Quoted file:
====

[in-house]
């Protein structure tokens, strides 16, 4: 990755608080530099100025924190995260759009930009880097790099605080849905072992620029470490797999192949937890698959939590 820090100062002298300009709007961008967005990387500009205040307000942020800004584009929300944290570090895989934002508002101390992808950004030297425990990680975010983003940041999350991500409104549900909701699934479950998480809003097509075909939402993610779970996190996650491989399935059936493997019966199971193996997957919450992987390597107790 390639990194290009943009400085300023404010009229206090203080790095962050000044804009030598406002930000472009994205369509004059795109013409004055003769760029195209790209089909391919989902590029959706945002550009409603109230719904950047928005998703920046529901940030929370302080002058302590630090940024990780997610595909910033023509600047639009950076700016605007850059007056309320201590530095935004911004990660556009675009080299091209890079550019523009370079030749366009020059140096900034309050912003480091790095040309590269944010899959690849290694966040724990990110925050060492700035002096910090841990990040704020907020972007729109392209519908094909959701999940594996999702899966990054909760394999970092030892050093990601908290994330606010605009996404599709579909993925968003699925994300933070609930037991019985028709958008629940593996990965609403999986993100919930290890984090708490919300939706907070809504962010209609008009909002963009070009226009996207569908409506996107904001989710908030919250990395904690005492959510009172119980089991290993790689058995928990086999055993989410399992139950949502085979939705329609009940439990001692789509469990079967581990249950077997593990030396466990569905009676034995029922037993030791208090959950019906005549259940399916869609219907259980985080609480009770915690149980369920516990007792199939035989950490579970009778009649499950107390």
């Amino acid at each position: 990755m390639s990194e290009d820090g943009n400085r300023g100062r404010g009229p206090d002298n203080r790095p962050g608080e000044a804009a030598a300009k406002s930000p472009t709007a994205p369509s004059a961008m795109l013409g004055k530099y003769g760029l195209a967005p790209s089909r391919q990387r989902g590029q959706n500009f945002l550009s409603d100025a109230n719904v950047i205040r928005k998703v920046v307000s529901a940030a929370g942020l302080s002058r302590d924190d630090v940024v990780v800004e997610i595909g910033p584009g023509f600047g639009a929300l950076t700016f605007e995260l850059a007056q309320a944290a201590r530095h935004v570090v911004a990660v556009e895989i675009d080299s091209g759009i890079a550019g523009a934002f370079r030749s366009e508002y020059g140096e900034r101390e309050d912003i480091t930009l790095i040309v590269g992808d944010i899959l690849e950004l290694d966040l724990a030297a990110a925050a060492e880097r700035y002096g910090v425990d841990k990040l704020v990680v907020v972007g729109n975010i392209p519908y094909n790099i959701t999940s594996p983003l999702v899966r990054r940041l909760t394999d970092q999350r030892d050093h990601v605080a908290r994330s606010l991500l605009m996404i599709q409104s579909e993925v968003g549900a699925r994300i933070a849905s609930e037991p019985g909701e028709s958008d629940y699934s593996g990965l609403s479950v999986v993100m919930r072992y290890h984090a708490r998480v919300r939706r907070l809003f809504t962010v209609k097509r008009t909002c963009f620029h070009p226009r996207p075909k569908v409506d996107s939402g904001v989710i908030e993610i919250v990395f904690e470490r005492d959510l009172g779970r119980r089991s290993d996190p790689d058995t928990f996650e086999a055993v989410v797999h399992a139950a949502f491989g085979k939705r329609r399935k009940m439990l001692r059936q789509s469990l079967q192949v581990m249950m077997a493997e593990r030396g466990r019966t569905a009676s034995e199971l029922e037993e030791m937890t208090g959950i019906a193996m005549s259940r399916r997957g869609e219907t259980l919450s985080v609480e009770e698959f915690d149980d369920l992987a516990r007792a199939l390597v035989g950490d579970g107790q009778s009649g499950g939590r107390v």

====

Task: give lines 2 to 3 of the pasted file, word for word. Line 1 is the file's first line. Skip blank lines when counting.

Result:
């Protein structure tokens, strides 16, 4: 990755608080530099100025924190995260759009930009880097790099605080849905072992620029470490797999192949937890698959939590 820090100062002298300009709007961008967005990387500009205040307000942020800004584009929300944290570090895989934002508002101390992808950004030297425990990680975010983003940041999350991500409104549900909701699934479950998480809003097509075909939402993610779970996190996650491989399935059936493997019966199971193996997957919450992987390597107790 390639990194290009943009400085300023404010009229206090203080790095962050000044804009030598406002930000472009994205369509004059795109013409004055003769760029195209790209089909391919989902590029959706945002550009409603109230719904950047928005998703920046529901940030929370302080002058302590630090940024990780997610595909910033023509600047639009950076700016605007850059007056309320201590530095935004911004990660556009675009080299091209890079550019523009370079030749366009020059140096900034309050912003480091790095040309590269944010899959690849290694966040724990990110925050060492700035002096910090841990990040704020907020972007729109392209519908094909959701999940594996999702899966990054909760394999970092030892050093990601908290994330606010605009996404599709579909993925968003699925994300933070609930037991019985028709958008629940593996990965609403999986993100919930290890984090708490919300939706907070809504962010209609008009909002963009070009226009996207569908409506996107904001989710908030919250990395904690005492959510009172119980089991290993790689058995928990086999055993989410399992139950949502085979939705329609009940439990001692789509469990079967581990249950077997593990030396466990569905009676034995029922037993030791208090959950019906005549259940399916869609219907259980985080609480009770915690149980369920516990007792199939035989950490579970009778009649499950107390």
């Amino acid at each position: 990755m390639s990194e290009d820090g943009n400085r300023g100062r404010g009229p206090d002298n203080r790095p962050g608080e000044a804009a030598a300009k406002s930000p472009t709007a994205p369509s004059a961008m795109l013409g004055k530099y003769g760029l195209a967005p790209s089909r391919q990387r989902g590029q959706n500009f945002l550009s409603d100025a109230n719904v950047i205040r928005k998703v920046v307000s529901a940030a929370g942020l302080s002058r302590d924190d630090v940024v990780v800004e997610i595909g910033p584009g023509f600047g639009a929300l950076t700016f605007e995260l850059a007056q309320a944290a201590r530095h935004v570090v911004a990660v556009e895989i675009d080299s091209g759009i890079a550019g523009a934002f370079r030749s366009e508002y020059g140096e900034r101390e309050d912003i480091t930009l790095i040309v590269g992808d944010i899959l690849e950004l290694d966040l724990a030297a990110a925050a060492e880097r700035y002096g910090v425990d841990k990040l704020v990680v907020v972007g729109n975010i392209p519908y094909n790099i959701t999940s594996p983003l999702v899966r990054r940041l909760t394999d970092q999350r030892d050093h990601v605080a908290r994330s606010l991500l605009m996404i599709q409104s579909e993925v968003g549900a699925r994300i933070a849905s609930e037991p019985g909701e028709s958008d629940y699934s593996g990965l609403s479950v999986v993100m919930r072992y290890h984090a708490r998480v919300r939706r907070l809003f809504t962010v209609k097509r008009t909002c963009f620029h070009p226009r996207p075909k569908v409506d996107s939402g904001v989710i908030e993610i919250v990395f904690e470490r005492d959510l009172g779970r119980r089991s290993d996190p790689d058995t928990f996650e086999a055993v989410v797999h399992a139950a949502f491989g085979k939705r329609r399935k009940m439990l001692r059936q789509s469990l079967q192949v581990m249950m077997a493997e593990r030396g466990r019966t569905a009676s034995e199971l029922e037993e030791m937890t208090g959950i019906a193996m005549s259940r399916r997957g869609e219907t259980l919450s985080v609480e009770e698959f915690d149980d369920l992987a516990r007792a199939l390597v035989g950490d579970g107790q009778s009649g499950g939590r107390v």